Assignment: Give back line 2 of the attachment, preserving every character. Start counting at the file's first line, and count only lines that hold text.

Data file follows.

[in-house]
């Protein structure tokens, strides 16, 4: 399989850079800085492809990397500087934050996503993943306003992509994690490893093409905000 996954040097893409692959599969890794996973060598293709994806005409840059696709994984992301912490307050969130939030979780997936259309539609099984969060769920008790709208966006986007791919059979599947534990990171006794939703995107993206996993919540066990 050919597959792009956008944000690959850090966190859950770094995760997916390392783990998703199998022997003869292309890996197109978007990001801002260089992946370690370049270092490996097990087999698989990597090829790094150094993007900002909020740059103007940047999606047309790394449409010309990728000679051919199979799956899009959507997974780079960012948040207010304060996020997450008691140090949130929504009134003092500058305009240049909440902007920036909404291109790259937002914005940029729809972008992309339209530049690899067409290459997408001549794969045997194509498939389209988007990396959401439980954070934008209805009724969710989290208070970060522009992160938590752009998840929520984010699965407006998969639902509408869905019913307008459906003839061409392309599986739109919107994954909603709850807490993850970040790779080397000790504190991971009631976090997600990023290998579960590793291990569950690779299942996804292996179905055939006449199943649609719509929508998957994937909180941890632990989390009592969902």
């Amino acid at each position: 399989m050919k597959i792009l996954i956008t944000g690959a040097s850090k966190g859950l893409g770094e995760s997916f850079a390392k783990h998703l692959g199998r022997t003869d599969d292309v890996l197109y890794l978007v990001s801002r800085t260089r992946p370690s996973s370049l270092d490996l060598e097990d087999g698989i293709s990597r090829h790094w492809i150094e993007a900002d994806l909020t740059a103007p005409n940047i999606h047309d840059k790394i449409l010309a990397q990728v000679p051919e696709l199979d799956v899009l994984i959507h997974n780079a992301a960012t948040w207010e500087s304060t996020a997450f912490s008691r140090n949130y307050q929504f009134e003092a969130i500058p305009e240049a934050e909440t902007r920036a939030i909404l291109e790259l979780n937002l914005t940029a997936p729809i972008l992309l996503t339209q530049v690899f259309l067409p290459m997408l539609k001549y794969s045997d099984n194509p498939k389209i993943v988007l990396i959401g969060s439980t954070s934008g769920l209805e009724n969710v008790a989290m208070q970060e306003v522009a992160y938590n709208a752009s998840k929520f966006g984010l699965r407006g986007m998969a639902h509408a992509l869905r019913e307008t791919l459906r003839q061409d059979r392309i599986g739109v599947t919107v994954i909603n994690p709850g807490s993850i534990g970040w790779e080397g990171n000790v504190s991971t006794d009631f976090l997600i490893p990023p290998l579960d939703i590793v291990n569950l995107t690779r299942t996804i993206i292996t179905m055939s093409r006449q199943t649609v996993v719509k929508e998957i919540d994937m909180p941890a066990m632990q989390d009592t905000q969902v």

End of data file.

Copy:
């Protein structure tokens, strides 16, 4: 399989850079800085492809990397500087934050996503993943306003992509994690490893093409905000 996954040097893409692959599969890794996973060598293709994806005409840059696709994984992301912490307050969130939030979780997936259309539609099984969060769920008790709208966006986007791919059979599947534990990171006794939703995107993206996993919540066990 050919597959792009956008944000690959850090966190859950770094995760997916390392783990998703199998022997003869292309890996197109978007990001801002260089992946370690370049270092490996097990087999698989990597090829790094150094993007900002909020740059103007940047999606047309790394449409010309990728000679051919199979799956899009959507997974780079960012948040207010304060996020997450008691140090949130929504009134003092500058305009240049909440902007920036909404291109790259937002914005940029729809972008992309339209530049690899067409290459997408001549794969045997194509498939389209988007990396959401439980954070934008209805009724969710989290208070970060522009992160938590752009998840929520984010699965407006998969639902509408869905019913307008459906003839061409392309599986739109919107994954909603709850807490993850970040790779080397000790504190991971009631976090997600990023290998579960590793291990569950690779299942996804292996179905055939006449199943649609719509929508998957994937909180941890632990989390009592969902």